Basics of Web Word Processor (1)

The history of Web Word Processor (or, web word) began earlier than expected. It was known widely to the public in 2006 as Google Docs was introduced, so the software is more than a decade long. ThinkFree aimed for a web word running on a web browser under Java Applet. However, as it is not created on a web language like Javascript and hence cannot be called a web word. Native word processors are implemented, under each OS, with standalone Graphics Toolkits and programming languages, like C++ or Java. On the other hand, web words run on a web browser and therefore can be edited on any computer only if a supportive browser is available.

This document introduces the basic principles of creating a web word.

Necessities and Types of Web Word

First, let’s discover why web word is necessary, and the criteria to be classified into a web word, as well as its types.

Necessities of Web Word

One big advantage of a web word is to express content as you want, whatever the OS is, only if a browser is available. However, regarding document editing, restrictions exist that a particular OS or software, or document format is required in most cases. In particular, the window-based MS Office and Hancom Office are most commonly used in Korea; DOC and HWP are the frequently used document formats. From user’s perspective, such environment comes as nuisance as supportive OS may not be available, and editing is simply impossible if there’s not a computer with such software installed. Sometimes, it may cost you unnecessary prices to buy relevant software.

With the development of web technology, many things are available on the web. The web word, only if a browser is supported, can be operated in any OS and can be used to document in any computers, even without installation of particular office software. As a document is represented in a web programming language, such HTML, Javascript, SVG, and Canvas, user doesn’t have to care about a document format.

Classification Criteria

By the standard of native word processors, I believe a web word must have page representation and editing functions. This may just be a personal opinion, but I set such criteria because many native word processor users find the most foreign aspect of using a web word in the unavailability of page representations. Most documents (including exam papers) we have experienced while educated, or those frequently used in public institutions or companies tend to have page representations, since even their digital versions are originated from books. They have been written upon word processors which are equipped with page representations and editing functions.

Web Words Supporting Page Representation and Editing

While developing a web word, I have benchmarked those web words supporting page representation and editing, including Google Docs, Hancom Netffice which took over ThinkFree. They provide much more functions than expected but still not so easy to use.

  • Google Docs - The Google search says an engine called kix is used, but it’s not an open source yet.
  • Zoho Writer - Foreign-made software doesn’t feel familiar as it does not support Korean, or the entry part or the cursor is located beyond the boundary of a character.
  • Naver Office
  • Hancom Netffice - Only Chrome is supported at the moment.
  • POLARIS Web Editor - Applied mostly in public institutions and hard to find in private sectors.

Many issues exist to implement words on the web and they are quite hard to realize for a document representations like below, even without format conversion.

Considerations for Implementation

  • Complexity of implementation of page representation, as well as the editing function in support of it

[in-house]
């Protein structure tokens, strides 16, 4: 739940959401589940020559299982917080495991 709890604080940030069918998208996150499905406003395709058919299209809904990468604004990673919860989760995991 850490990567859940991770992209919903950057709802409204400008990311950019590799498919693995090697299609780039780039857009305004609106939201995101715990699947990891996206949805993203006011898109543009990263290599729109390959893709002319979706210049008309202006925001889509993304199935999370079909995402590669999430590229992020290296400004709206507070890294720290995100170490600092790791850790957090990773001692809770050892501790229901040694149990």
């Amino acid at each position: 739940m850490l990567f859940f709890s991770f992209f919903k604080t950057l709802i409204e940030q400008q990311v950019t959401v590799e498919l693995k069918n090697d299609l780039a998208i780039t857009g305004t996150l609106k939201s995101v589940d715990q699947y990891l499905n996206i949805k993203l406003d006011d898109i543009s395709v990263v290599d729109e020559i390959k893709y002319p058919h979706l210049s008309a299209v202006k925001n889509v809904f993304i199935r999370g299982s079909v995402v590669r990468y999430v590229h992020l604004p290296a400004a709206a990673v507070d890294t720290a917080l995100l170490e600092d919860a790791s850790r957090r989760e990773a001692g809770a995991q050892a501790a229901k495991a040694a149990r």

• Control of cursors and complicated DOM manipulation
  • Difficulties in the support of multiple languages and a variety of fonts
  • Representing documents in similar forms to native word processors

    • Line spacing
    • Paragraph spacing
    • Difference in vertical alignment of lines and paragraphs (top, middle, and bottom) of the web word
    • Differences in font rendering
    • Difference of font representation between CSS (browser rendering engine) and particular documents

Even as more functions are supported than expected, it is still not easier to use than expected. Representational differences, as compared to native word processors, seem to stand out even bigger for the users or organizations who or where document representation is considered more important than the content. Open Document Text-ODF (ODT) of Open Document Format (ODF) seems to satisfy content more, and the representation is slightly different for each of its implemented software: at the heart of the representation lie page representation and editing.

Given that representing and editing pages are necessity to create a web word, let me now share the basic principles of implementation.


Like I mentioned earlier, I believe the core criteria and the start of a web word is to have page representation and editing functions. To implement page representation after all the other implementations, like entering, deleting, inserting, and pasting content, as well as images and tables, many parts need to be newly implemented to fit for page representation.

Another important choice to make is to decide the method of character entry and representation.


Some Editor represents character entry and documents in Canvas, while SVG is used in ODT Editor of WebODF. TOAST UI Editor separates implementation of cursor entry from cursor rendering, although they are based on HTML. contentEditable is controversial but undoubtedly supports editing faster than any other.

Advantages of contentEditable

To name advantages of contentEditable:

  • Fast implementation is available for functions up to a certain level.
  • Browser’s entry system is applicable: particularly good for the support of Asian languages which require combination of letters for entries.
  • Browser functions such as cursor control, direction keys, Home/End, Pageup/PageDown, Del, and cursor rendering are available.
  • Copy and paste is also available.

Disadvantages of contentEditable

Disadvantages are so called due to its dependency on browser implementation:

  • Font representation and CSS box representation might be slightly different for each browser (e.g. for IE11, font 9 may oddly look larger than font 10; some font of a browser has narrower representation between characters.
  • Relevant bugs, when they occur, cannot be handled until the browser provides the patch (for IE11 or lower browsers, support has been suspended. Even with patches provided on bug reports, they are applied only to edges.)